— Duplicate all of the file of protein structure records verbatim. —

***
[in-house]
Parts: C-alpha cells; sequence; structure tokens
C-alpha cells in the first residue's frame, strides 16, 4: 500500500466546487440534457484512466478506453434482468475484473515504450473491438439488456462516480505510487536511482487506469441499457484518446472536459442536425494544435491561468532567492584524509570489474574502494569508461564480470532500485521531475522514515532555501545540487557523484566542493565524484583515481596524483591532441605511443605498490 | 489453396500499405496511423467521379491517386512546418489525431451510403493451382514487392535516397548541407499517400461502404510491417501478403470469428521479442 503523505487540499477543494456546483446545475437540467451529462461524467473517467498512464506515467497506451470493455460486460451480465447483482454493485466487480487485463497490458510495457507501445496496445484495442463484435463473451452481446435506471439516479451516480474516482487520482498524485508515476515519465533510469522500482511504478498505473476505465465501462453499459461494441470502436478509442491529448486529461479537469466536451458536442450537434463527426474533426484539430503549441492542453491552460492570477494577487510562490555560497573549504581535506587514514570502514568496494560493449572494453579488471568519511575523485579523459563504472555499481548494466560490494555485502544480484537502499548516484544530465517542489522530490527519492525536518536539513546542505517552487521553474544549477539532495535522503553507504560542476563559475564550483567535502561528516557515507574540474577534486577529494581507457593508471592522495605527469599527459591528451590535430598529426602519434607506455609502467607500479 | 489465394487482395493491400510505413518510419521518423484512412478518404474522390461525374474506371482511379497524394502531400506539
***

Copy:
[in-house]
Parts: C-alpha cells; sequence; structure tokens
C-alpha cells in the first residue's frame, strides 16, 4: 500500500466546487440534457484512466478506453434482468475484473515504450473491438439488456462516480505510487536511482487506469441499457484518446472536459442536425494544435491561468532567492584524509570489474574502494569508461564480470532500485521531475522514515532555501545540487557523484566542493565524484583515481596524483591532441605511443605498490 | 489453396500499405496511423467521379491517386512546418489525431451510403493451382514487392535516397548541407499517400461502404510491417501478403470469428521479442 503523505487540499477543494456546483446545475437540467451529462461524467473517467498512464506515467497506451470493455460486460451480465447483482454493485466487480487485463497490458510495457507501445496496445484495442463484435463473451452481446435506471439516479451516480474516482487520482498524485508515476515519465533510469522500482511504478498505473476505465465501462453499459461494441470502436478509442491529448486529461479537469466536451458536442450537434463527426474533426484539430503549441492542453491552460492570477494577487510562490555560497573549504581535506587514514570502514568496494560493449572494453579488471568519511575523485579523459563504472555499481548494466560490494555485502544480484537502499548516484544530465517542489522530490527519492525536518536539513546542505517552487521553474544549477539532495535522503553507504560542476563559475564550483567535502561528516557515507574540474577534486577529494581507457593508471592522495605527469599527459591528451590535430598529426602519434607506455609502467607500479 | 489465394487482395493491400510505413518510419521518423484512412478518404474522390461525374474506371482511379497524394502531400506539